Jonah Goldberg

The anti-war critics have an answer, too. They say al-Qaida is merely taking advantage of the moment. It's opportunistically using Iraq as a recruiting ground and the backlash against the war as a recruiting tool. Dean summed it up by saying, "We know al-Qaida is in Iraq now, even though they were not in Iraq before we went in."

Fine. I fail to see why both of these explanations cannot both be true. But in wars, at some point, speculation about motives needs to take a back seat to sober appraisal of fact. For example, there were plenty of plausible, interconnected reasons for Hitler's alliance with Japan. Hitler wanted to see the U.S. bogged down in the Pacific; he wanted to cut off the British from their colonies; he liked the way the Japanese cooked vegetables, whatever. Ultimately, who cares?

Right now - not last year or 10 years ago - the connection between al-Qaida and Iraq is obvious for anybody willing to see it. Al-Qaida benefits if Iraq descends into chaos; it benefits if the Western world bickers with itself and dickers with terrorists; it benefits if America is isolated. Conversely, al-Qaida suffers if Iraq prospers, if the West stands together, if America leads.

The tragedy is that many people and nations refuse to see it that way. They want to pretend that Iraq is America's problem and that it has nothing to do with the war on terrorism. The incoming Spanish prime minister - a man with a thoroughly anti-American record - has declared the war in Iraq a "disaster" and will pull all of Spain's troops out of Iraq.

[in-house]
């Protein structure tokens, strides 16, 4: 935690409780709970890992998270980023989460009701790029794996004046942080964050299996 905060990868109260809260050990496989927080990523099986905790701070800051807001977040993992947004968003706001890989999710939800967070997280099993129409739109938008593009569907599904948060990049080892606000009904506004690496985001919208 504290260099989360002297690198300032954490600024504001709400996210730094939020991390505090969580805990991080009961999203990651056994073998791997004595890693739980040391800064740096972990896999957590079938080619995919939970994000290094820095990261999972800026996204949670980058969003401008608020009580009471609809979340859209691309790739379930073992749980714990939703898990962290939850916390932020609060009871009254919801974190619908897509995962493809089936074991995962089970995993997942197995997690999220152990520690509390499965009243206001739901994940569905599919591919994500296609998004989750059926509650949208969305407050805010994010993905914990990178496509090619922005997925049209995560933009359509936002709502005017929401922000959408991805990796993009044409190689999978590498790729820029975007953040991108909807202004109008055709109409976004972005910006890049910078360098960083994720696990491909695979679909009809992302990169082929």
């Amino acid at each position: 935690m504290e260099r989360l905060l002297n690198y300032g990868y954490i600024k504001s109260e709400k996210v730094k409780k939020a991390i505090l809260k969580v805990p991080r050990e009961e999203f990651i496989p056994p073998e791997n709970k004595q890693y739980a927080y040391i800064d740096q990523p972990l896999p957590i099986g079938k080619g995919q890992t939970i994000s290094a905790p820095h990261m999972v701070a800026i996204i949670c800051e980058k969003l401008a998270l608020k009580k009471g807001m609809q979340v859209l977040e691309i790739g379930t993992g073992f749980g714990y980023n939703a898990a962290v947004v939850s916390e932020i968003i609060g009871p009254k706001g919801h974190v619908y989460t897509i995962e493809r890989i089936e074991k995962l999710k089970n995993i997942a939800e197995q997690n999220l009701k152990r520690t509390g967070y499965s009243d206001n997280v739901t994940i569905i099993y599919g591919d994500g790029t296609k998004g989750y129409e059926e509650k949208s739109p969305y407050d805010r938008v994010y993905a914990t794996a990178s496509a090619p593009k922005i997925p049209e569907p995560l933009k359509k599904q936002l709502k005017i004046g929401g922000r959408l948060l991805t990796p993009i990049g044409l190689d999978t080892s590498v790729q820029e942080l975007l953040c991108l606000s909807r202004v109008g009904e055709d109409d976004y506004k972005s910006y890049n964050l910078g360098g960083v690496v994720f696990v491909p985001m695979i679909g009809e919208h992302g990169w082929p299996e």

Meanwhile, in a statement that is surely the Chamberlainesque "peace in our time" of our generation, European Commission President Romano Prodi declared: "It is clear that using force is not the answer to resolving the conflict with terrorists." Prodi's evidence is the increased terrorism since the Iraq war. By this logic, shooting bears is not the best way to kill them, since a wounded animal is the most dangerous kind.

The champions of "nuance" would have us believe the Spanish vote and Prodi's preference for taking a prone position toward terrorism are more sophisticated and complicated than they seem. Fine. Bully for them.

But again, who cares? Certainly not al-Qaida. They're too busy basking in their victory and planning their next attack on complicated Europe.

Jonah Goldberg

Jonah Goldberg is editor-at-large of National Review Online,and the author of the book The Tyranny of Clichés. You can reach him via Twitter @JonahNRO.
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